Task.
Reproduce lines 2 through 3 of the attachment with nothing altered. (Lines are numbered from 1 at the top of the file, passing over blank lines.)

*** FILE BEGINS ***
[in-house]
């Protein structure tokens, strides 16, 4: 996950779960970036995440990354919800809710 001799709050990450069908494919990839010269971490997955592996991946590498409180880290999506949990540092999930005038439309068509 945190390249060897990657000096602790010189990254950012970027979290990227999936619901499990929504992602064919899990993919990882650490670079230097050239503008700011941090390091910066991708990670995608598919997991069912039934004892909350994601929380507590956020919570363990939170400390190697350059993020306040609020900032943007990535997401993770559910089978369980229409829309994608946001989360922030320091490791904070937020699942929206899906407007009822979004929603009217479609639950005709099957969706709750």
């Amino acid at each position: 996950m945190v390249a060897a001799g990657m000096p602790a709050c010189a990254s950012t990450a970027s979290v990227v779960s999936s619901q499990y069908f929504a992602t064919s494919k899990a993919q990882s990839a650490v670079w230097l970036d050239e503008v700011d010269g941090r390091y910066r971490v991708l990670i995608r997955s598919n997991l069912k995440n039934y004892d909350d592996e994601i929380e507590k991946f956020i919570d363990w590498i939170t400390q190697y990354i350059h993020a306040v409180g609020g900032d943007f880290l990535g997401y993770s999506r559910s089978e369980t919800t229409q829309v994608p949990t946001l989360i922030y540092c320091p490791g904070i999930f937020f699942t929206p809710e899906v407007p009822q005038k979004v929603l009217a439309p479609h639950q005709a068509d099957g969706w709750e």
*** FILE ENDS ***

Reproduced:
């Protein structure tokens, strides 16, 4: 996950779960970036995440990354919800809710 001799709050990450069908494919990839010269971490997955592996991946590498409180880290999506949990540092999930005038439309068509 945190390249060897990657000096602790010189990254950012970027979290990227999936619901499990929504992602064919899990993919990882650490670079230097050239503008700011941090390091910066991708990670995608598919997991069912039934004892909350994601929380507590956020919570363990939170400390190697350059993020306040609020900032943007990535997401993770559910089978369980229409829309994608946001989360922030320091490791904070937020699942929206899906407007009822979004929603009217479609639950005709099957969706709750």
């Amino acid at each position: 996950m945190v390249a060897a001799g990657m000096p602790a709050c010189a990254s950012t990450a970027s979290v990227v779960s999936s619901q499990y069908f929504a992602t064919s494919k899990a993919q990882s990839a650490v670079w230097l970036d050239e503008v700011d010269g941090r390091y910066r971490v991708l990670i995608r997955s598919n997991l069912k995440n039934y004892d909350d592996e994601i929380e507590k991946f956020i919570d363990w590498i939170t400390q190697y990354i350059h993020a306040v409180g609020g900032d943007f880290l990535g997401y993770s999506r559910s089978e369980t919800t229409q829309v994608p949990t946001l989360i922030y540092c320091p490791g904070i999930f937020f699942t929206p809710e899906v407007p009822q005038k979004v929603l009217a439309p479609h639950q005709a068509d099957g969706w709750e």